New York’s C.W. Post, the first U.S. collegiate team to play in China, lost, 6-4, to Peking’s municipal team in Peking last year.

And in May 1991, the Chicago Tribune’s Uli Schmetzer issued this report on the history of baseball in China, with some very intriguing items about the People’s Liberation Army and the persecution of baseball itself by Mao’s Red Guards:

In the United States, football often is considered analogous to war. In China, the American sport of baseball once was considered beneficial for war.

Du Kehe knows. He was the star player of the Fighting Sports Brigade, the People’s Liberation Army (PLA) team in the 1940s and ’50s that dominated a baseball fad. In those days, tens of thousands of soldiers played baseball, and every company had to field a squad or face the wrath of He Long, their venerable field marshal.

Marshal He, a legend in Red China’s army pantheon, saw baseball not so much as a crowd thriller but an effective way to improve the grenade-throwing ability of soldiers. He considered the sliding and sprinting between bases perfect speed training for assault troops, and batting the best method to develop aim.

“If my marshal was alive today, baseball and sports in general would have much greater support from the state,” grumbled former staff sergeant Du, now 61 and the assistant coach of China’s national baseball team.

Du still believes the marshal was right when he used baseball to train his troops. ”It made better soldiers, and our pitchers could toss a grenade faster and farther than anyone else… and with a curve on it,” he said.

Baseball in China barely has survived its much-mourned founding father.

Today, the estimated 2,000 players competing at the provincial level and the 20,000 to 30,000 novices swinging bats all over the country are a modest reminder of the golden days when a man took up bat, glove and ball to save the nation from the Japanese invaders and Chiang Kai-shek’s Kuomintang Nationalists.

The first baseball gear came to China in 1881 with the country’s future railway builder, Zhen Tian You, a graduate of Yale. Western schools and missionary churches fostered the game through the first three decades of this century.

The late Marshal He had no such problems. An illiterate peasant, he rocketed to fame after he formed the first platoon of the PLA armed with vegetable knives. His dictum was: Every man must use his knife to kill a nationalist and steal his rifle. It worked.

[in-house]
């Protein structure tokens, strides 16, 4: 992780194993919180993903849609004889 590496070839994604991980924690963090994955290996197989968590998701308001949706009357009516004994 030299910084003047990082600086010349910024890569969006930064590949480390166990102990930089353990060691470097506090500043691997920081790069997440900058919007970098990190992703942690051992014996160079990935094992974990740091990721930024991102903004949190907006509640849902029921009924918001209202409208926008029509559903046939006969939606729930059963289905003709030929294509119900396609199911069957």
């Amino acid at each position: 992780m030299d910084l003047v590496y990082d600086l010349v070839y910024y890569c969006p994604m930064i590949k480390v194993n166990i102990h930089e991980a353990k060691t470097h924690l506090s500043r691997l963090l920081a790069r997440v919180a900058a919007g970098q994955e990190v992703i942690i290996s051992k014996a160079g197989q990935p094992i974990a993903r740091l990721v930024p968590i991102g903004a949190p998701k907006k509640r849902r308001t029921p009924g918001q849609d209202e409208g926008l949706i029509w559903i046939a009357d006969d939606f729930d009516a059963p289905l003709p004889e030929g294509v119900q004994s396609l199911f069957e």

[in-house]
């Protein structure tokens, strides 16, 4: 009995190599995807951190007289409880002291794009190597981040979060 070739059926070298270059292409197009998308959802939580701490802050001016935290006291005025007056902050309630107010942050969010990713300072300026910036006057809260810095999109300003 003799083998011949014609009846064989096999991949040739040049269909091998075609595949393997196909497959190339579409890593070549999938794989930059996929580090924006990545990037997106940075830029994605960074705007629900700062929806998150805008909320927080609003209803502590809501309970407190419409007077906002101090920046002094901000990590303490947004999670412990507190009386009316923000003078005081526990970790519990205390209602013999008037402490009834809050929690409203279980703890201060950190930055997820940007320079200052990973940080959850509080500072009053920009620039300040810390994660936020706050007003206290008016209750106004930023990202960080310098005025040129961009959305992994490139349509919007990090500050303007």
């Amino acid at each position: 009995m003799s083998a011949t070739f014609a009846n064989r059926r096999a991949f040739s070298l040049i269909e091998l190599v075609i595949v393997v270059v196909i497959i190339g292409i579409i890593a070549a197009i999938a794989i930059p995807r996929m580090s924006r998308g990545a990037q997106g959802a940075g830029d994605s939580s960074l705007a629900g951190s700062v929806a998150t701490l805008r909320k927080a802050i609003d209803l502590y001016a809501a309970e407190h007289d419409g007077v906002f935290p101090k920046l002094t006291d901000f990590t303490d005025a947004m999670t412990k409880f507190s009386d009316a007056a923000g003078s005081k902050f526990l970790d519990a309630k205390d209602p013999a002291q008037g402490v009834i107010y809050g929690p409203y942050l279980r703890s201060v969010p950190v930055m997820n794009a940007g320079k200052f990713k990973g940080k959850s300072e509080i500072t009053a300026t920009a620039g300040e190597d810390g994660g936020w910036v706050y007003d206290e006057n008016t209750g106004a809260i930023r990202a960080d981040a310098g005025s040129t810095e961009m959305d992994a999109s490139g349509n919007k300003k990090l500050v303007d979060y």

Du remembers the marshal (“who was not much of a player himself”) was so keen on baseball he promised better treatment to captured Japanese prisoners of war willing to coach his men in the game.

“My first coach was a Japanese POW, and my marshal used to say, ‘Baseball and sports are the pillars of national defense and development.’ He built a special factory just to produce baseball equipment for the army,” Du said.

Of course, Du admits, it was not the most advanced equipment. The bats tended to break, the balls to split and the gloves were stuffed with jute and were so clumsy ”you had to catch the ball with both hands.”

With the Communists victorious, He’s baseball mania expanded to the civilian population. So did his career. He became the popular Commissar for National Sport and naturally made sure his beloved baseball had a good slice of the budget action.

But the marshal, never one to guard his tongue, criticized the dictator Mao Tse-Tung for his economic errors, and when the Cultural Revolution began, He became one of its first victims. Mao’s fanatic Red Guards imprisoned the Hero of Liberation and the Father of Baseball in a remote country camp, where he miserably starved to death in 1968 after having gnawed his way through the cotton padding of his marshal’s overcoat, the only item he had been allowed to keep.

He’s downfall took baseball with him. The Red Guards denounced the sport as an example of western decadence. Baseball coaches and officials were persecuted ruthlessly as capitalists.

“My own Chinese coach was ‘struggled’ to death by the Guards,” said Du, referring to the barbaric method of ”struggling” against political enemies by beating, spitting and tormenting them in public, often until they died. Baseball players were forced to humiliate their coaches in public to save their own lives.